Plaintiff's petition for writ of certiorari granted by the Supreme Court November 18, 1940, and the judgment of the Court of Claims reversed in an opinion Per Curiam, as follows:
The petition for writ of certiorari is granted, the judgment is reversed and the cause is remanded to the Court of Claims for further proceedings. Neuberger v. Commissioner of Internal Revenue, No. 5, decided November 12, 1940. (311 U. S. 83.)
WILSON & COMPANY, INC. v. THE UNITED STATES WILSON & COMPANY, INC., OF KANSAS v. THE
T. M. SINCLAIR & CO., LTD., v. THE UNITED STATES
(Nos. 44641, 44642, and 44643]
(90 C. Cls. 131; 311 U. S. 104)
Certiorari to review the judgment of the Court of Claims (December 4, 1939) dismissing the petitions on the ground that the determination of the Commissioner of Internal Revenue as to claims for refund of processing taxes on goods exported under the Agricultural Adjustment Act, as amended, is final under the provisions of Section 601 (e) of the Revenue Act of 1936, and no court has jurisdiction to review such determination.
The decision of the Court was affirmed, November 18, 1940, the Supreme Court holding:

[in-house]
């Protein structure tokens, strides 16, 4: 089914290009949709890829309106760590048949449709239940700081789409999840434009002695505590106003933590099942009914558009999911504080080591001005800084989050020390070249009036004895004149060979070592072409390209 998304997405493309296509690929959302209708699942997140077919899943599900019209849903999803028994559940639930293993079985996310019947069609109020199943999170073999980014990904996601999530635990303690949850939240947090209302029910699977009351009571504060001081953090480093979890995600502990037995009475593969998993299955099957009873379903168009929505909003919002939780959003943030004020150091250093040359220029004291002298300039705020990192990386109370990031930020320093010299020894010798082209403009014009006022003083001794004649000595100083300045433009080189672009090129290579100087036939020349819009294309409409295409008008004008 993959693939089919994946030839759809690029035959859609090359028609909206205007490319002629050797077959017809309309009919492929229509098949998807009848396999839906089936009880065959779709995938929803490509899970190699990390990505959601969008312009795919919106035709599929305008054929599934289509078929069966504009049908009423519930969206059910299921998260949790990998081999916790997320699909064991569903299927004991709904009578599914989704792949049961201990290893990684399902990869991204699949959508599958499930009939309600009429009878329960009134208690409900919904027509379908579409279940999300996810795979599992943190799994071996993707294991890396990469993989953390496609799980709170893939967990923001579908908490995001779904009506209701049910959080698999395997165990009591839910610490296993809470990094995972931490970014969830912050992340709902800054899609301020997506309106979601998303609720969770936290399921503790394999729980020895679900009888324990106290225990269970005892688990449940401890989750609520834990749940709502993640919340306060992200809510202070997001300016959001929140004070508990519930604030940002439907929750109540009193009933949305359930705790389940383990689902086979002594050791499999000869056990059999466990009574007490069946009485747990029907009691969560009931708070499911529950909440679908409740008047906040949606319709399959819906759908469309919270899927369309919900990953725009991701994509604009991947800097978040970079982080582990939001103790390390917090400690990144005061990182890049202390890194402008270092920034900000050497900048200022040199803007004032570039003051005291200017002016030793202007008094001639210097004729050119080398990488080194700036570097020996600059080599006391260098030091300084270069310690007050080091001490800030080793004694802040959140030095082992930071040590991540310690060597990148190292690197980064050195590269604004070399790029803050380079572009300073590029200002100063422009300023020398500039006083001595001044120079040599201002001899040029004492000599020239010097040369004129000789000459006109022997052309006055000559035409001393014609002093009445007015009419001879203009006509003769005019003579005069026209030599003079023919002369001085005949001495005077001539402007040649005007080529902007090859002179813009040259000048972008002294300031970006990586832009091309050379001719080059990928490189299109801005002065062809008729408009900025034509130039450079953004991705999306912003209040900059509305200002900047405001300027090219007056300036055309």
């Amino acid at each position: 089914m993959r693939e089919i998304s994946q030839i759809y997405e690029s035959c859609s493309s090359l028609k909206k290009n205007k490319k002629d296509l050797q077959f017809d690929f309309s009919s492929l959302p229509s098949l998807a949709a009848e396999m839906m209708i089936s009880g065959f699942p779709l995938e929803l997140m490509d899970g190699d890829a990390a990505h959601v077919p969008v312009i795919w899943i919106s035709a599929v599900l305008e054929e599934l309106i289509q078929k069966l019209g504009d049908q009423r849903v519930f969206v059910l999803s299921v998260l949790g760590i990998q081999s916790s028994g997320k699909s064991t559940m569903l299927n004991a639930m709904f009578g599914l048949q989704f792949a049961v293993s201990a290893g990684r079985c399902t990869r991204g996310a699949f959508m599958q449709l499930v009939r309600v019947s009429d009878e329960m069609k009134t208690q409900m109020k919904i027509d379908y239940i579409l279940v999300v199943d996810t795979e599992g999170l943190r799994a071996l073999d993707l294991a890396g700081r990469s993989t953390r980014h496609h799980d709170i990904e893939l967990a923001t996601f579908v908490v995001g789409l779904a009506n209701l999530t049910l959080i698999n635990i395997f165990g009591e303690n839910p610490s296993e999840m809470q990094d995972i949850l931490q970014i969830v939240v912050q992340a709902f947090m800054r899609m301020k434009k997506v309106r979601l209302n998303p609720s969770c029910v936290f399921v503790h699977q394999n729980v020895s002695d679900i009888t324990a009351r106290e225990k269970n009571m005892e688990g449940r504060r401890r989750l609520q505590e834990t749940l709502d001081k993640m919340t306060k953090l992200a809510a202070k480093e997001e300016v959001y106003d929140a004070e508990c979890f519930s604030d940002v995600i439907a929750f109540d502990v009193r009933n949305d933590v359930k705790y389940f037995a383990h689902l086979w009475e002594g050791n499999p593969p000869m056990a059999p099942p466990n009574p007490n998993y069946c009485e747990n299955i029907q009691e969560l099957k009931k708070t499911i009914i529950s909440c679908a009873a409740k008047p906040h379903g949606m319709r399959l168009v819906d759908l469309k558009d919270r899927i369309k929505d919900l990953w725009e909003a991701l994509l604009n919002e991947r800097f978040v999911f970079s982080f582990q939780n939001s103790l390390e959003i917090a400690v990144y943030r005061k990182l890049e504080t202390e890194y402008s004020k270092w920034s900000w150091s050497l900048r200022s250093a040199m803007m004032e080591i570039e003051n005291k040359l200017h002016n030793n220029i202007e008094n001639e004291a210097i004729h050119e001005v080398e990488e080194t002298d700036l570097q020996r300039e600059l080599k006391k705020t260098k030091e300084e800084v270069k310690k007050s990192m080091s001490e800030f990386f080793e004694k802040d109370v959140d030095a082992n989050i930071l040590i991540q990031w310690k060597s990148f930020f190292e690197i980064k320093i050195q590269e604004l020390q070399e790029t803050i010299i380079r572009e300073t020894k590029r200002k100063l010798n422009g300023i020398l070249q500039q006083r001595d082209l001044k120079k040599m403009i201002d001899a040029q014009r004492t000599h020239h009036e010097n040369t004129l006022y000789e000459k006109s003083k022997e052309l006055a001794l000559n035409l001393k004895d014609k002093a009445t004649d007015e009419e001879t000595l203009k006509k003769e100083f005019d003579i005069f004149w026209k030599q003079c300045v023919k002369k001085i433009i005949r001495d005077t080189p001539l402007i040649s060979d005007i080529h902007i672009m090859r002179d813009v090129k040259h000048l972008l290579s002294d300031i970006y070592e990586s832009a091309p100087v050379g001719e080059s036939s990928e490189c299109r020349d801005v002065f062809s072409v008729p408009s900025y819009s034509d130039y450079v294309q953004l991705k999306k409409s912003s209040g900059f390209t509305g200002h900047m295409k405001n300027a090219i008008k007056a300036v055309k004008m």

1. Claims to refunds by exporters of products upon which processing or floor stock taxes had been paid under the Agricultural Adjustment Act, held governed by Sec. 601 (a) of the Revenue Act of 1936 (which reenacted Sec. 17 (a) of the Agricultural Adjustment Act), where claimants disa vow any attempt to proceed under Title VII of the Act.
2. Where, in the case of a claim for refund governed by Sec. 601 (a) of the Revenue Act of 1936, the record does not show the ground of denial by the Commissioner of Internal Revenue, the Court of Claims is without jurisdiction to review the Commissioner's determination.
The opinion of the Supreme Court was delivered by Mr. Justice Murphy, as follows:
Petitioners are corporations engaged in the preparation, packing, and sale of meat products in foreign and domestic
92 C. Cls.